Phase IV, Planting the field

About one third of our master plan was to be planted in wildflowers and prairie grasses.  Other areas would include clover and grasses for the sheep pasture, the orchard and vineyard, the pond, and the house.  In the spring of 2010, we focused on the ground cover.

There is a local company called “Native Connections” that is very knowledgeable about the species of plants that would fit our criteria for each area in the field.  We worked with them to get the perfect mix of seeds put together.  Before they could plant, however, we had to do one more Round-Up killing.  It hurt to have to do this, because in the spring we had a breathtaking fluorescent yellow bloom of a flowering plant called “winter cress” that we’d never seen before.  Once again, though, if you want one thing to take over you have to beat back the current resident.

Once the field was recovered, Native Connections came out with a “no-till drill” and planted the whole field.  It was not an inexpensive operation, but we considered it an investment into our dream.  They told us we wouldn’t see the grasses mature for a few years but that each year we would see new plants beginning to take hold.  This first year all we will likely notice is brown-eyed susans.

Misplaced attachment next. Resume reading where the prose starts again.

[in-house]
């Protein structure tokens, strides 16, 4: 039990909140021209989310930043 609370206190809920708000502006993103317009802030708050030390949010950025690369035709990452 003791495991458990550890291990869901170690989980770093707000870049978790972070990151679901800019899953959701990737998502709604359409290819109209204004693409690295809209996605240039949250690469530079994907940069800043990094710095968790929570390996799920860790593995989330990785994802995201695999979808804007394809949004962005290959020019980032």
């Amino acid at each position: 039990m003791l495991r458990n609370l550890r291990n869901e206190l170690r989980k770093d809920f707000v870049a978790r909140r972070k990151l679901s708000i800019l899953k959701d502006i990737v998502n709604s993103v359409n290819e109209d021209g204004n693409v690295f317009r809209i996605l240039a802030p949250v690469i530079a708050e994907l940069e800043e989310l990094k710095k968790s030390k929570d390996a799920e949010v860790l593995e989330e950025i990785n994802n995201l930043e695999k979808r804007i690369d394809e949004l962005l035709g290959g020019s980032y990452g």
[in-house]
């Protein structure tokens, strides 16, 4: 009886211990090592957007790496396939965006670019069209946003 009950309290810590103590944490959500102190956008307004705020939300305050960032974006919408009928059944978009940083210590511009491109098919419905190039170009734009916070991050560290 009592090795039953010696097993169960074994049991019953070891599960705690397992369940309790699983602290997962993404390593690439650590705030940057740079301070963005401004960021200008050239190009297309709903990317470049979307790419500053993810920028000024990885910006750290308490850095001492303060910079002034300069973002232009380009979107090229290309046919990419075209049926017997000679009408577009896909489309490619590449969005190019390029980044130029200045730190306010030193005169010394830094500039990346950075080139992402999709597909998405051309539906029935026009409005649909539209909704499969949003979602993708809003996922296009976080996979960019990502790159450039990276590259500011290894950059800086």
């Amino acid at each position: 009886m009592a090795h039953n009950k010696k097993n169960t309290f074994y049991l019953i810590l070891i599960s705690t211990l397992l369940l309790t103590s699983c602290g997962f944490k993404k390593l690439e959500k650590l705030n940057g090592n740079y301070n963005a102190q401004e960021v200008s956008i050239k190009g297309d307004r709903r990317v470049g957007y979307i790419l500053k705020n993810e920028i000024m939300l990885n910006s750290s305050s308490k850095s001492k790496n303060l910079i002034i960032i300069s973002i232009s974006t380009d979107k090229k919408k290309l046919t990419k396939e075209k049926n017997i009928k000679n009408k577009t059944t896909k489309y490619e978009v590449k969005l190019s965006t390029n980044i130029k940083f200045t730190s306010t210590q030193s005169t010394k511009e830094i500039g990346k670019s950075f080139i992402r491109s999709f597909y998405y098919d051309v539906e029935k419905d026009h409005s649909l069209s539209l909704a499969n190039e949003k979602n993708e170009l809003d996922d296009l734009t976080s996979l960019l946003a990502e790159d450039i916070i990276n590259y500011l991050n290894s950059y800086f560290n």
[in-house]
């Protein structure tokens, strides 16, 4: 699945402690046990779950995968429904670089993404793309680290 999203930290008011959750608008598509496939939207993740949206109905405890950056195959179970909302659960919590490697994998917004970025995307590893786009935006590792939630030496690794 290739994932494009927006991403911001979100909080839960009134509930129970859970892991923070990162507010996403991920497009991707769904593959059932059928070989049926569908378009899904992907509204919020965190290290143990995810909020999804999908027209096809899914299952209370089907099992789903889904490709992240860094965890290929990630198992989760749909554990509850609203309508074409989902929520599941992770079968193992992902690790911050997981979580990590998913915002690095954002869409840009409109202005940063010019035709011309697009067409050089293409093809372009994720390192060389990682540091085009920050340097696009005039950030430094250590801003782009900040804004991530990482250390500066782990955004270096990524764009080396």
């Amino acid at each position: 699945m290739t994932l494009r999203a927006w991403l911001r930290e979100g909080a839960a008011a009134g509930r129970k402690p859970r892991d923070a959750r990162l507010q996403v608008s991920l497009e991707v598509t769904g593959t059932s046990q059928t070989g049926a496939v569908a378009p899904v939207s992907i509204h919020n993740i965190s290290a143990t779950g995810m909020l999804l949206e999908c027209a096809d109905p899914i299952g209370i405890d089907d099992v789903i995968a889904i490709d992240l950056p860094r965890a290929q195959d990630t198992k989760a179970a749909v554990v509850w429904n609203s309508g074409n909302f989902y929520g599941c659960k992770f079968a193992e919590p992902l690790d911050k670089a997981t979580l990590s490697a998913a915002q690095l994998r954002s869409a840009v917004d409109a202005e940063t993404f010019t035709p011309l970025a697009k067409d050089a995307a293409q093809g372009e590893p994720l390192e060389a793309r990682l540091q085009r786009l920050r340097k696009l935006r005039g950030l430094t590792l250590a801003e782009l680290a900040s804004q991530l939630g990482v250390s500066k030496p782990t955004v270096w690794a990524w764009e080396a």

We did some planting of our own.  We went to the county conservation district and bought about 300 little spruce trees in the spring and planted them all along the perimeter of the field along the north and east sides.  This is one more of the project steps that takes years to mature, so we thought we’d do it now.  As spring led into summer, we found that it was extremely difficult to keep all those trees watered!  By the end of the summer we’d lost about a quarter of them.

Joe and I put in a small fenced garden on the south side of the barn so that I could learn to grow vegetables.  I have a lot to learn about managing the soil to make it fertile, but as I see it I have all the time in the world to get good at it.  I planted a couple rows of asparagus, a row of strawberries, and one rhubarb plant outside the fence.  The fenced garden will eventually move, but I think I can keep these perennials there, next to the barn.

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About bluestempond

Hobby farmer living at Bluestem Pond in Michigan.
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